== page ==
Sen. de Ira 18: Marcus Marius, to whom the people erected statues in every street, whom they worshipped with offerings of frankincense and wine—this man by the command of Lucius Sulla had his ankles broken, his eyes gouged out, his tongue and his hands cut off, and little by little and limb by limb Sulla tore him to pieces, just as if he could make him die as many times as he could maim him. And who was it who executed this command? Who but Catiline, already training his hands to every sort of crime? He hacked him to pieces before the tomb of Quintus Catulus, doing violence to the ashes of that gentlest of men, above which a hero—of evil influence, no doubt, yet popular and loved not so much undeservedly as to excess—shed his blood drop by drop. It was meet that a Marius should suffer these things, that a Sulla should give the orders, and that a Catiline should execute them, but it was not meet that the state should receive in her breast the swords of her enemies and her protectors alike.
Incomplete, to be continued
Mentions in recent Scholarship
From SCHWEI, DAVID. “Exchange Rates, Neronian Silver Standards, and a Long-Term Plan to Unify the Empire’s Mints.” The Numismatic Chronicle (1966-) 177 (2017): 107–34. http://www.jstor.org/stable/26637374.
Bransbourg, Gilles. “Fides et Pecunia Numerata Part II: The Currencies of the Roman Republic.” American Journal of Numismatics (1989-) 25 (2013): 179–242. http://www.jstor.org/stable/43580629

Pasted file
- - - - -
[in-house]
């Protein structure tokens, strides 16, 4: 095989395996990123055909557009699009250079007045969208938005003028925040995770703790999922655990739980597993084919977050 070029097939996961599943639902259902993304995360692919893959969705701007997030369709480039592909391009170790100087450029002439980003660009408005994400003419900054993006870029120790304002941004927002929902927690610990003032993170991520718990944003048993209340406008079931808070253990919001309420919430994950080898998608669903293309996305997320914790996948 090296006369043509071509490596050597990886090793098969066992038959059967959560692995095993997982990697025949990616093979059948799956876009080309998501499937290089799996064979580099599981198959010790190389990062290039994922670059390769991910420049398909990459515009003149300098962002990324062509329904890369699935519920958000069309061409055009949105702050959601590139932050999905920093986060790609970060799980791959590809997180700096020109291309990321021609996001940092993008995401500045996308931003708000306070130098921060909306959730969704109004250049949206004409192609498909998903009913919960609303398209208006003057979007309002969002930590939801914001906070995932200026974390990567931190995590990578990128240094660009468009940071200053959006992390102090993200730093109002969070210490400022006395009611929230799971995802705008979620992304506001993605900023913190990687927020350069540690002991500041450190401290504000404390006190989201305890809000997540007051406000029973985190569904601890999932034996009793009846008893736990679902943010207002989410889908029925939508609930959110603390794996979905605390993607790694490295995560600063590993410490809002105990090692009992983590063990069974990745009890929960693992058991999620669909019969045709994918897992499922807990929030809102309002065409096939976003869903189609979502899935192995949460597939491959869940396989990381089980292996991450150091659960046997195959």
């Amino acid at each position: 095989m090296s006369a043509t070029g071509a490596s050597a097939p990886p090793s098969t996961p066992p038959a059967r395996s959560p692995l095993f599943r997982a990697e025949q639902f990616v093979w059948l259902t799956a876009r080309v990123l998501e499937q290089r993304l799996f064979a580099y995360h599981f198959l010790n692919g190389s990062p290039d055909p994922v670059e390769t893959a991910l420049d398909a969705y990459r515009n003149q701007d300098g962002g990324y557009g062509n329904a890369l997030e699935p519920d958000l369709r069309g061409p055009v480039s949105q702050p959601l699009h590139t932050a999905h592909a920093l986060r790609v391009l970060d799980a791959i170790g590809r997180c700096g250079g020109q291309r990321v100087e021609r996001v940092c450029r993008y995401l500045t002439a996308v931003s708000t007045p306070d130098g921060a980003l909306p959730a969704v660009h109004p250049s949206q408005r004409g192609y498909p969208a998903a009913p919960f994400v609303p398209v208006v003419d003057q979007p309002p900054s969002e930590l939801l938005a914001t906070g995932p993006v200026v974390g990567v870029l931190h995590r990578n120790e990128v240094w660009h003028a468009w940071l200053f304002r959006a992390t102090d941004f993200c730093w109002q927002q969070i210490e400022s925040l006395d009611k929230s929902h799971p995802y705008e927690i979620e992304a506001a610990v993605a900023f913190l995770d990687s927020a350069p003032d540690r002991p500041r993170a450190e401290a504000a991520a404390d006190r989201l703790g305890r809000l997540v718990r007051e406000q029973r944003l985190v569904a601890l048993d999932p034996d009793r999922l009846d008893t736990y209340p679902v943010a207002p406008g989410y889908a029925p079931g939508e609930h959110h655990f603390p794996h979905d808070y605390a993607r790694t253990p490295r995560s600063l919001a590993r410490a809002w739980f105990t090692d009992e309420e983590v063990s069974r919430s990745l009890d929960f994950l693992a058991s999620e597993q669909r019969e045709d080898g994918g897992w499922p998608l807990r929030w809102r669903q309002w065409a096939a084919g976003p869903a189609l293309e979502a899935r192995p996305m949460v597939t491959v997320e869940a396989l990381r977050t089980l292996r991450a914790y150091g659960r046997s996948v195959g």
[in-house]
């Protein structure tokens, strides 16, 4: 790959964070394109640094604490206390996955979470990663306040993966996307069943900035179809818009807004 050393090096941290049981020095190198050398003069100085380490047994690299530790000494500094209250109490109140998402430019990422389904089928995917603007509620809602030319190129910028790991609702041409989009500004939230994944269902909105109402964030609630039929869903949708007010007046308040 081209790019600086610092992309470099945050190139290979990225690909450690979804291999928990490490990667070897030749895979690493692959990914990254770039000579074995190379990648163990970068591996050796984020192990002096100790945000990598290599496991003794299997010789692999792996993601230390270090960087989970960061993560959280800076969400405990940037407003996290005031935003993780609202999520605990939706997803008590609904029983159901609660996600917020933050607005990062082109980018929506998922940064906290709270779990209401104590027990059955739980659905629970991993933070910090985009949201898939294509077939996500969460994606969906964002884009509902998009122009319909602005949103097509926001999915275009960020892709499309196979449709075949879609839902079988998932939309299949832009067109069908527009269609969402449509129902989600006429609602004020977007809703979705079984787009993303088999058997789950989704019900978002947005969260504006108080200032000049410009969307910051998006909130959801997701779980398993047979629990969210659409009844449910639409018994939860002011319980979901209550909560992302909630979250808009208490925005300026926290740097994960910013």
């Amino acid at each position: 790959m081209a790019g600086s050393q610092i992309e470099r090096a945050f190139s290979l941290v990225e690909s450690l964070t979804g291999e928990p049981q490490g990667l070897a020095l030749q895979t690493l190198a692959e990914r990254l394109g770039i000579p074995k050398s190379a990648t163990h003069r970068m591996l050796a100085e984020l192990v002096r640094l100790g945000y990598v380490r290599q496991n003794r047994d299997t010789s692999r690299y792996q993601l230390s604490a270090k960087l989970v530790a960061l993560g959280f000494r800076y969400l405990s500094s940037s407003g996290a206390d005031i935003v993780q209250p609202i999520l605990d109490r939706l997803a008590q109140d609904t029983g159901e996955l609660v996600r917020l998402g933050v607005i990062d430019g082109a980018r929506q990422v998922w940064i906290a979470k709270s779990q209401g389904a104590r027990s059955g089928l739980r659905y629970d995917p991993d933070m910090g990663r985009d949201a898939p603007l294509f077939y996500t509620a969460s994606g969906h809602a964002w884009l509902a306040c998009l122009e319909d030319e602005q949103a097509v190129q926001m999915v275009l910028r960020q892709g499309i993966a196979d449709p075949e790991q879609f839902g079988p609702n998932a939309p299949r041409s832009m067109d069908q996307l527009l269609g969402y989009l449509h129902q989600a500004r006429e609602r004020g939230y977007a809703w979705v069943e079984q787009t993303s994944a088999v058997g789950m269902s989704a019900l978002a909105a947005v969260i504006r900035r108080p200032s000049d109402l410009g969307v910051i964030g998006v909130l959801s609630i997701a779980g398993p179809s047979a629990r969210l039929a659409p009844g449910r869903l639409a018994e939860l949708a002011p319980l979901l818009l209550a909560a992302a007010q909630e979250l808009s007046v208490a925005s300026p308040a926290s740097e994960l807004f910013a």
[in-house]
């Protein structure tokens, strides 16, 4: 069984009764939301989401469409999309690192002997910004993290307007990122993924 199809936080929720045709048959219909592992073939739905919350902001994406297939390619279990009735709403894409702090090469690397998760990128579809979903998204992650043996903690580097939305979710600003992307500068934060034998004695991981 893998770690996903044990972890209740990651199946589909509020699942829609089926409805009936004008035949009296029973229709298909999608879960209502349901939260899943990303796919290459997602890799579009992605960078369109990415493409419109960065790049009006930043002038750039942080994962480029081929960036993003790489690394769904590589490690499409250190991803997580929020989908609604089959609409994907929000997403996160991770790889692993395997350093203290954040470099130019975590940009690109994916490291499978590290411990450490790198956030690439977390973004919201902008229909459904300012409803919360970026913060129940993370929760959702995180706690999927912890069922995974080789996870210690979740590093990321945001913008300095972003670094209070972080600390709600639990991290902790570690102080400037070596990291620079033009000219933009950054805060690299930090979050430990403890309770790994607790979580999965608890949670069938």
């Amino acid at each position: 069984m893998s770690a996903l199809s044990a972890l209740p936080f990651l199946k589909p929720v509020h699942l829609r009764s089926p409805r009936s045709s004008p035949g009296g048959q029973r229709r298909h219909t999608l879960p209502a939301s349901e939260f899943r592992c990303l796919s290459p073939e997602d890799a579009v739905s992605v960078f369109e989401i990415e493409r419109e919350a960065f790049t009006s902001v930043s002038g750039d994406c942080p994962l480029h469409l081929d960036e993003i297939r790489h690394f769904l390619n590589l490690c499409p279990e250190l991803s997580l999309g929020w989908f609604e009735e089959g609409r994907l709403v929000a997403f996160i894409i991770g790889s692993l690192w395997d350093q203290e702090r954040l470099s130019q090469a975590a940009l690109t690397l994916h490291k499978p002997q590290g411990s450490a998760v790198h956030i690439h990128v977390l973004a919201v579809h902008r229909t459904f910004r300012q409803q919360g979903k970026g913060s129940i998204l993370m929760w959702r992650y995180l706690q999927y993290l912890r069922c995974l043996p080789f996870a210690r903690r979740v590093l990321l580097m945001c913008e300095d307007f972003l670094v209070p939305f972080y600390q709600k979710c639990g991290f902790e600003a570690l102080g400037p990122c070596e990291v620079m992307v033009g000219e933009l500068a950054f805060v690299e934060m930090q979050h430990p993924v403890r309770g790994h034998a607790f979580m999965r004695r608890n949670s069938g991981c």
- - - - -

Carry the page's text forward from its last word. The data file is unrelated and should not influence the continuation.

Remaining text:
Early blog posts have discussed: Heinrichs, Johannes. “Währungstechnische Regelungen Im Amtsjahr Des Prätors M. Marius Gratidianus (85/4 v. Chr.).” Zeitschrift Für Papyrologie Und Epigraphik 166 (2008): 261–67. http://www.jstor.org/stable/20476537.
Simply put he sees the substance of Gratidianus’ decree being about accepting coin unless objectively fake, i.e. the terms attributed to a lex Cornelia in the Sent. Paul.
“The norm of 84 denarii per libra was not fundamentally abandoned, but remained (ideally) valid until the late Roman period. However, certain fluctuation margins could have been decreed, and more important: the compulsion to accept coins as soon as they were declared authentic. This was not a general decoupling of weight and value, but a step in this direction. Since Gratidianus’ edict, the Roman coin was essentially something different from what it had been up to then.”
[A human modified machine translation of his final paragraph]
I am very sympathetic to Heinrichs’ view.
Debernardi Pierluigi. Plated coins, false coins?. In: Revue numismatique, 6e série – Tome 166, année 2010 pp. 337-381. DOI : https://doi.org/10.3406/numi.2010.2941
Encyclopedia Entry Round Up
“At the end of the 80s he was legate to Sulla (Sall. Hist. 1,46) [2. 110ff.]. He probably did not murder his brother [3. 1688], but he probably killed M. Marius Gratidianus (Q. Cic. comm. pet. 10; Ascon. 84; 90C), the brother of his wife Gratidia (Schol. Bern. in Luc. 2,173; Sall. Hist. 1,45) [2. 105f.]”
from: von Ungern-Sternberg, Jürgen (Basle), “Catilina”, in: Brill’s New Pauly
OCD3 entry, painfully terse on primary evidence, but the acknowledgement we don’t know his plan is sound.
1 thought on “92 of 234: More Gratidianus Notes”
[…] that had been developed in committee. We don’t know either the problem or the solution. (round up of evidence and interpretations) What is the key evidence? Cicero says the no one knew what they had (Off. 3.80: ut nemo posset […]